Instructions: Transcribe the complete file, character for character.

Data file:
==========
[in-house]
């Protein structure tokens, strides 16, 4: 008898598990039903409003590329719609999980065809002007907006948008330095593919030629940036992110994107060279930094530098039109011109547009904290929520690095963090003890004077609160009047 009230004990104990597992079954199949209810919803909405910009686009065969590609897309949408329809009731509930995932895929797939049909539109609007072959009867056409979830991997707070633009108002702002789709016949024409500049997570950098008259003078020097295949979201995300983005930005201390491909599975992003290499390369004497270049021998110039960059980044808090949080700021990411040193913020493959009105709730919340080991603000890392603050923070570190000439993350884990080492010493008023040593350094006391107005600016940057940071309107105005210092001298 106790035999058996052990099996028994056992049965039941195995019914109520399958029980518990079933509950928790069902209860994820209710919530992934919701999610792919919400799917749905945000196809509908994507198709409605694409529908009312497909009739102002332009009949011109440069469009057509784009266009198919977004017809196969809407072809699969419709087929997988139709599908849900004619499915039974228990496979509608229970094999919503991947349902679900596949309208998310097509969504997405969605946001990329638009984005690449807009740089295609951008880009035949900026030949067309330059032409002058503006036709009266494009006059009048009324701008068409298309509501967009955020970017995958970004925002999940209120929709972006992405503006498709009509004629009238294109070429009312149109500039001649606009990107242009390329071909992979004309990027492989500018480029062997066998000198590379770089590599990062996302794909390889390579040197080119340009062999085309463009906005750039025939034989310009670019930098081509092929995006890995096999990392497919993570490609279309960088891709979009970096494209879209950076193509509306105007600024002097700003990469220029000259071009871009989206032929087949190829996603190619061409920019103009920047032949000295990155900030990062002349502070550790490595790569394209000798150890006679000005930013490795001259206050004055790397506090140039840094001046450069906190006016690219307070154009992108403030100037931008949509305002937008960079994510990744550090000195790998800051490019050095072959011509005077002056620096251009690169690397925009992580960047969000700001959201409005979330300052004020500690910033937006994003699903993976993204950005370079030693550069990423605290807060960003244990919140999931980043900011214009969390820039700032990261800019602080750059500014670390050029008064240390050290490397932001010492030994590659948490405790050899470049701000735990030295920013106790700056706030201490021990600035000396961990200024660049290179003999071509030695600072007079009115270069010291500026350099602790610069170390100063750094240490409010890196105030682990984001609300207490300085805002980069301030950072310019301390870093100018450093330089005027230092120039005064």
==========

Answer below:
[in-house]
């Protein structure tokens, strides 16, 4: 008898598990039903409003590329719609999980065809002007907006948008330095593919030629940036992110994107060279930094530098039109011109547009904290929520690095963090003890004077609160009047 009230004990104990597992079954199949209810919803909405910009686009065969590609897309949408329809009731509930995932895929797939049909539109609007072959009867056409979830991997707070633009108002702002789709016949024409500049997570950098008259003078020097295949979201995300983005930005201390491909599975992003290499390369004497270049021998110039960059980044808090949080700021990411040193913020493959009105709730919340080991603000890392603050923070570190000439993350884990080492010493008023040593350094006391107005600016940057940071309107105005210092001298 106790035999058996052990099996028994056992049965039941195995019914109520399958029980518990079933509950928790069902209860994820209710919530992934919701999610792919919400799917749905945000196809509908994507198709409605694409529908009312497909009739102002332009009949011109440069469009057509784009266009198919977004017809196969809407072809699969419709087929997988139709599908849900004619499915039974228990496979509608229970094999919503991947349902679900596949309208998310097509969504997405969605946001990329638009984005690449807009740089295609951008880009035949900026030949067309330059032409002058503006036709009266494009006059009048009324701008068409298309509501967009955020970017995958970004925002999940209120929709972006992405503006498709009509004629009238294109070429009312149109500039001649606009990107242009390329071909992979004309990027492989500018480029062997066998000198590379770089590599990062996302794909390889390579040197080119340009062999085309463009906005750039025939034989310009670019930098081509092929995006890995096999990392497919993570490609279309960088891709979009970096494209879209950076193509509306105007600024002097700003990469220029000259071009871009989206032929087949190829996603190619061409920019103009920047032949000295990155900030990062002349502070550790490595790569394209000798150890006679000005930013490795001259206050004055790397506090140039840094001046450069906190006016690219307070154009992108403030100037931008949509305002937008960079994510990744550090000195790998800051490019050095072959011509005077002056620096251009690169690397925009992580960047969000700001959201409005979330300052004020500690910033937006994003699903993976993204950005370079030693550069990423605290807060960003244990919140999931980043900011214009969390820039700032990261800019602080750059500014670390050029008064240390050290490397932001010492030994590659948490405790050899470049701000735990030295920013106790700056706030201490021990600035000396961990200024660049290179003999071509030695600072007079009115270069010291500026350099602790610069170390100063750094240490409010890196105030682990984001609300207490300085805002980069301030950072310019301390870093100018450093330089005027230092120039005064």